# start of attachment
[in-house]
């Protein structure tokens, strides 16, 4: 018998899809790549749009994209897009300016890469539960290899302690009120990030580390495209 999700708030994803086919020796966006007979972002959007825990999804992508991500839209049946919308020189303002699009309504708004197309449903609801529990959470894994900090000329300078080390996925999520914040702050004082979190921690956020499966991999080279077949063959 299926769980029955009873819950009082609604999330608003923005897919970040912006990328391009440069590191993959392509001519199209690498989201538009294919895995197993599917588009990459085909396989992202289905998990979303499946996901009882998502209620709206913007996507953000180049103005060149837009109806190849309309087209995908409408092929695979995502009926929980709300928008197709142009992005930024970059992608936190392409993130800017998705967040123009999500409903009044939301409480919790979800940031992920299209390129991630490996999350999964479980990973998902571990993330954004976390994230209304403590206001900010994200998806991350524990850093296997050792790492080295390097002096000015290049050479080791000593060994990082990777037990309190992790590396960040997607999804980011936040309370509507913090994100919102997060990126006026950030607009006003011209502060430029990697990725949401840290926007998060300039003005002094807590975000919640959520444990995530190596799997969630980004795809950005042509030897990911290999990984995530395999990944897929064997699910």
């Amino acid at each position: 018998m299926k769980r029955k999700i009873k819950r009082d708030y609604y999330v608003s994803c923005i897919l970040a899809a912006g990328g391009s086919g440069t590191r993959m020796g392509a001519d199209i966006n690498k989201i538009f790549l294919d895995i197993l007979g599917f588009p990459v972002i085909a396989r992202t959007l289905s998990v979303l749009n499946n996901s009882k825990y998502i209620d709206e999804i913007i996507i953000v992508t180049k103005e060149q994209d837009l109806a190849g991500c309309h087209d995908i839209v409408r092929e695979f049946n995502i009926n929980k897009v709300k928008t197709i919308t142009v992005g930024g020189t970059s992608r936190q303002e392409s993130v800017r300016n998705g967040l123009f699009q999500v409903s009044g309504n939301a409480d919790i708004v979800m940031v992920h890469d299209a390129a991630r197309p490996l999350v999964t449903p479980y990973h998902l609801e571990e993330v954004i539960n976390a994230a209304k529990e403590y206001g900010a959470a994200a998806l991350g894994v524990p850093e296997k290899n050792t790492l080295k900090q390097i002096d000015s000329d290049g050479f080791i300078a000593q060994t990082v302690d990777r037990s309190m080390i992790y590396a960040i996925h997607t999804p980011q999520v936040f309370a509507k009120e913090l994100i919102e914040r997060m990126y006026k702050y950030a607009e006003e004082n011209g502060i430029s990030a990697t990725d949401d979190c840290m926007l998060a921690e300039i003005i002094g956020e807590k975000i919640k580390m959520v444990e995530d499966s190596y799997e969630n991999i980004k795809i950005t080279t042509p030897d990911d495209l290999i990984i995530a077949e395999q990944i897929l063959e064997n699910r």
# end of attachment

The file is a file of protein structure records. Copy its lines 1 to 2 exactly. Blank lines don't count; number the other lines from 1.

[in-house]
């Protein structure tokens, strides 16, 4: 018998899809790549749009994209897009300016890469539960290899302690009120990030580390495209 999700708030994803086919020796966006007979972002959007825990999804992508991500839209049946919308020189303002699009309504708004197309449903609801529990959470894994900090000329300078080390996925999520914040702050004082979190921690956020499966991999080279077949063959 299926769980029955009873819950009082609604999330608003923005897919970040912006990328391009440069590191993959392509001519199209690498989201538009294919895995197993599917588009990459085909396989992202289905998990979303499946996901009882998502209620709206913007996507953000180049103005060149837009109806190849309309087209995908409408092929695979995502009926929980709300928008197709142009992005930024970059992608936190392409993130800017998705967040123009999500409903009044939301409480919790979800940031992920299209390129991630490996999350999964479980990973998902571990993330954004976390994230209304403590206001900010994200998806991350524990850093296997050792790492080295390097002096000015290049050479080791000593060994990082990777037990309190992790590396960040997607999804980011936040309370509507913090994100919102997060990126006026950030607009006003011209502060430029990697990725949401840290926007998060300039003005002094807590975000919640959520444990995530190596799997969630980004795809950005042509030897990911290999990984995530395999990944897929064997699910």